How National Assembly Clerk Misinformed Tinubu, Almost Got President To Sign Unapproved Law

In a startling revelation, Premium Times reports that Sani Magaji Tambuwal, the Clerk of the National Assembly, allegedly misled President Bola Tinubu by sending a false ‘Real Estate Regulatory Council of Nigeria Act 2023’ for approval, falsely claiming it had passed through all legislative stages.

According to Premium Times’ investigation, the bill, originating from the Senate in November 2021, faced controversy, especially with REDAN (Real Estate Developers Association of Nigeria) lobbying for its support. The bill aimed to empower REDAN in controlling a proposed regulatory agency.

However, discrepancies emerged during the legislative process. The House of Representatives, on May 31, rejected the clauses of the Senate bill (HB. 1753) and passed a different one, focusing solely on establishing a real estate regulatory agency for Abuja, without granting powers to REDAN.

West Idahosa, a senior lawyer, emphasized the breach of legislative practice, stating, “there were separate versions of similar bills passed by each chamber of the parliament, but none of them was passed by both Houses.”

Despite this, the Clerk of the National Assembly reportedly transmitted the Senate version to President Tinubu on June 9, falsely asserting that both chambers had approved it. Idahosa, in a letter to the Attorney General of the Federation, called for an investigation and possible prosecution, stating, “the Clerk, Mr Tambuwal, wilfully misrepresented the facts.”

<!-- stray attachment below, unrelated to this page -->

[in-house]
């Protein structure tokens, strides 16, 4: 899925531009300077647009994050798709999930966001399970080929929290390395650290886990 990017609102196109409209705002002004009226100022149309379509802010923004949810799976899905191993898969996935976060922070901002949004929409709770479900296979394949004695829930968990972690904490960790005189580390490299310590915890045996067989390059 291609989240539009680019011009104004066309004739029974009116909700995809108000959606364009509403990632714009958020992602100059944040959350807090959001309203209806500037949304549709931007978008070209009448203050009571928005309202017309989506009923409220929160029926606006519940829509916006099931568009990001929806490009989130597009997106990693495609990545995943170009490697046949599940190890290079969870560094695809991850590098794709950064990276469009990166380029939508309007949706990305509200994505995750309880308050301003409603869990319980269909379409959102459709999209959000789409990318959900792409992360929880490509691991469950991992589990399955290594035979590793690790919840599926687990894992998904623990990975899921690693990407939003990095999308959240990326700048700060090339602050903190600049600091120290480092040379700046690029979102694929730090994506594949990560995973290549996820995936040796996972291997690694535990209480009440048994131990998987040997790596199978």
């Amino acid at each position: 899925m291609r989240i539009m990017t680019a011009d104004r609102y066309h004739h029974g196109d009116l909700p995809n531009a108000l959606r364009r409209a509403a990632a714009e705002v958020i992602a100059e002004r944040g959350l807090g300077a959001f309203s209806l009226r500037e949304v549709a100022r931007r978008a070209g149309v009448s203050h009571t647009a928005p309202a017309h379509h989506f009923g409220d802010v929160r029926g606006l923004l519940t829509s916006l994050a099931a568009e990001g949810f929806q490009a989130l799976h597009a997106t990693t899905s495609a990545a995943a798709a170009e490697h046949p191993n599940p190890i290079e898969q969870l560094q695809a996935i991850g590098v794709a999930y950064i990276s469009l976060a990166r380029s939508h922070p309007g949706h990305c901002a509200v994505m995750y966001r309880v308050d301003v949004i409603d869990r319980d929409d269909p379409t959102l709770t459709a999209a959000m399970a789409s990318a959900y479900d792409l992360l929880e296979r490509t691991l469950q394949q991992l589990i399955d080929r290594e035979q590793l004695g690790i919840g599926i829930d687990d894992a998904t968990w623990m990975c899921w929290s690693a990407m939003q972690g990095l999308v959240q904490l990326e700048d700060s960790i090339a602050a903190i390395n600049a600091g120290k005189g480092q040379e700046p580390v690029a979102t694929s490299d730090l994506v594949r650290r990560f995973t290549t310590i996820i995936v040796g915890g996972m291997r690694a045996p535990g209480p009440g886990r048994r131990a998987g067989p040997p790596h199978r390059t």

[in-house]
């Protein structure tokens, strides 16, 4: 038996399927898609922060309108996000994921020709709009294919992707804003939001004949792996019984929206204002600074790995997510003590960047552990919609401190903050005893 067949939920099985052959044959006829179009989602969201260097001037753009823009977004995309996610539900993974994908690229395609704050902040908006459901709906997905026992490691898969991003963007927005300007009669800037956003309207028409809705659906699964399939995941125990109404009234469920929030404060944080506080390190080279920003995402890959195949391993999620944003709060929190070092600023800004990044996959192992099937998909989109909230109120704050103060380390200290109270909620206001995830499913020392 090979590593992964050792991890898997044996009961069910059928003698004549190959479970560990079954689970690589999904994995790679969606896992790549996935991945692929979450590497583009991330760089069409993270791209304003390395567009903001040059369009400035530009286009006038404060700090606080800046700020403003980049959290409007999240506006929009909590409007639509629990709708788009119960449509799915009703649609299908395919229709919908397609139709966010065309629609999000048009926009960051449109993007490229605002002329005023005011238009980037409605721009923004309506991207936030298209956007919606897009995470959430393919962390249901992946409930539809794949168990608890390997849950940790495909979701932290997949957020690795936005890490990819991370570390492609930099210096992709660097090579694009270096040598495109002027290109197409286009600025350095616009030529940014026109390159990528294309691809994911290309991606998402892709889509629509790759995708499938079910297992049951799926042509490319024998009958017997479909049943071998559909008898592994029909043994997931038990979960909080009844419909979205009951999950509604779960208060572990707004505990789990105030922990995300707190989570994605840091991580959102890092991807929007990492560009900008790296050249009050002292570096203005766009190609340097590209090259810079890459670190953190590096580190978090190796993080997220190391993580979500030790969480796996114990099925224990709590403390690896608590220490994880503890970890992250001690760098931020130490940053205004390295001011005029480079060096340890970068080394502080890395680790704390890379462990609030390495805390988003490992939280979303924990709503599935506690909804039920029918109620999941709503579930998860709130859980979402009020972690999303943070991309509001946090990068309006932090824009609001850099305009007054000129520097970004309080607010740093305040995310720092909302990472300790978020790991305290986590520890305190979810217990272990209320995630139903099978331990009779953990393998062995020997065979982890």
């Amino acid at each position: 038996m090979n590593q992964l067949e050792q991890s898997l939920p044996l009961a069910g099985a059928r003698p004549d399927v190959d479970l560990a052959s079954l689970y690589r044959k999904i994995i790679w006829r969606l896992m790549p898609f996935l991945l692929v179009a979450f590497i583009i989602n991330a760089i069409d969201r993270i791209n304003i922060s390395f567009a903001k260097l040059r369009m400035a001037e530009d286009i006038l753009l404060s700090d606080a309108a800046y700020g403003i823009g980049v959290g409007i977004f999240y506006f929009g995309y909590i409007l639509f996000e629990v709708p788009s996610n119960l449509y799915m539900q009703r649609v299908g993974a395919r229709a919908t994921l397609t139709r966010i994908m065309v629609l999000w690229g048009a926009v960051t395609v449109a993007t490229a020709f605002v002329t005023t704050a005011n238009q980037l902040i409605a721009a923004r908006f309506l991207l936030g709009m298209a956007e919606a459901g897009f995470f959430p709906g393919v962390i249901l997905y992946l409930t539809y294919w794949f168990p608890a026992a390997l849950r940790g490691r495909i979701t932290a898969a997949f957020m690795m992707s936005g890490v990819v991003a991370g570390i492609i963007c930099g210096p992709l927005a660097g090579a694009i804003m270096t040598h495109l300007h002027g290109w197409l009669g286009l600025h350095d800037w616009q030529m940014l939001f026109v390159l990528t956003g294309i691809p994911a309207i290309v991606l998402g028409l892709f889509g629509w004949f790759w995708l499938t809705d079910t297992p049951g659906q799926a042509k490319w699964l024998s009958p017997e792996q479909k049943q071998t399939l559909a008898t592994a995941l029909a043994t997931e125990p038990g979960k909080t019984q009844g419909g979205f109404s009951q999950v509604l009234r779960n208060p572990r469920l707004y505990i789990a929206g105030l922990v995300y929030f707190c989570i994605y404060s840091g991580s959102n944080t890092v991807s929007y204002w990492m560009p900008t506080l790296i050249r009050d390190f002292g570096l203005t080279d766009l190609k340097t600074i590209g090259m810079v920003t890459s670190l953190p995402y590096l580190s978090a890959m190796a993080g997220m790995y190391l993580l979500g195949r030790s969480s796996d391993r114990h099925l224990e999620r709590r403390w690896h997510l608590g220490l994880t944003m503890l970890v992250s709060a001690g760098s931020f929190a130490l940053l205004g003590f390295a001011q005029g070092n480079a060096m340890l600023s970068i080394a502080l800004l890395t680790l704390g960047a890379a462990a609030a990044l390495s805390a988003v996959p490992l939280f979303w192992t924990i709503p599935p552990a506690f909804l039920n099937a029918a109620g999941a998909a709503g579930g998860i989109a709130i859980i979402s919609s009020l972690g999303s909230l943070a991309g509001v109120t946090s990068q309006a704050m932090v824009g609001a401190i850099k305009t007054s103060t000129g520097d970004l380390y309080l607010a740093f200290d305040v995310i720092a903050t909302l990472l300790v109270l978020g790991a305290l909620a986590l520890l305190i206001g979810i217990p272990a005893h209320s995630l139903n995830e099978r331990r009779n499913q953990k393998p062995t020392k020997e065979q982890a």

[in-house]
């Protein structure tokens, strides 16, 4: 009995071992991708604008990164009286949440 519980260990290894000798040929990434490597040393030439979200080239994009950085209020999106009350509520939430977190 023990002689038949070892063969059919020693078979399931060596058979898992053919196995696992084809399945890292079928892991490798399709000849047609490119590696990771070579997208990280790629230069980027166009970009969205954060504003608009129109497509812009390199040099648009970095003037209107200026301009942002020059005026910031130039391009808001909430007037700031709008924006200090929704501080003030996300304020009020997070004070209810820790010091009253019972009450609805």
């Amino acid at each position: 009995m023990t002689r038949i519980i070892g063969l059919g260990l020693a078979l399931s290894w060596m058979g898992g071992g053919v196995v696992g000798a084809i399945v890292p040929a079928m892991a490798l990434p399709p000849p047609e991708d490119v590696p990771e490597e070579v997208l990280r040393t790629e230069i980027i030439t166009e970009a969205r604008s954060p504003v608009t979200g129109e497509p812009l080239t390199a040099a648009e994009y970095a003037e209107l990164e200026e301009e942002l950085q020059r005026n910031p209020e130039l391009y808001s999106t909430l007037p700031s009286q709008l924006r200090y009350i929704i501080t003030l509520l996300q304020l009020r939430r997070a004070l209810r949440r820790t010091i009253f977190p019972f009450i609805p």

Presidential spokesperson Ajuri Ngelale did not respond to comments, but a source at the presidency suggested that thorough scrutiny by legal advisers and the Chief of Staff, Femi Gbajabiamila, might have prevented the President from signing the bill.

The controversial points in the bill include provisions that would essentially grant REDAN significant control over the Real Estate Regulatory Council of Nigeria. A real estate developer, quoted by Premium Times, expressed concern, likening it to “a group of old generation banks forming an association and then asking the government to empower the association to regulate all other Nigerian banks.”

In response to these allegations, Premium Times reached out to Tambuwal, who initially did not respond but later called for a meeting, which was postponed due to a workers’ strike. Tambuwal’s media handlers promised an official response, which is yet to be received.


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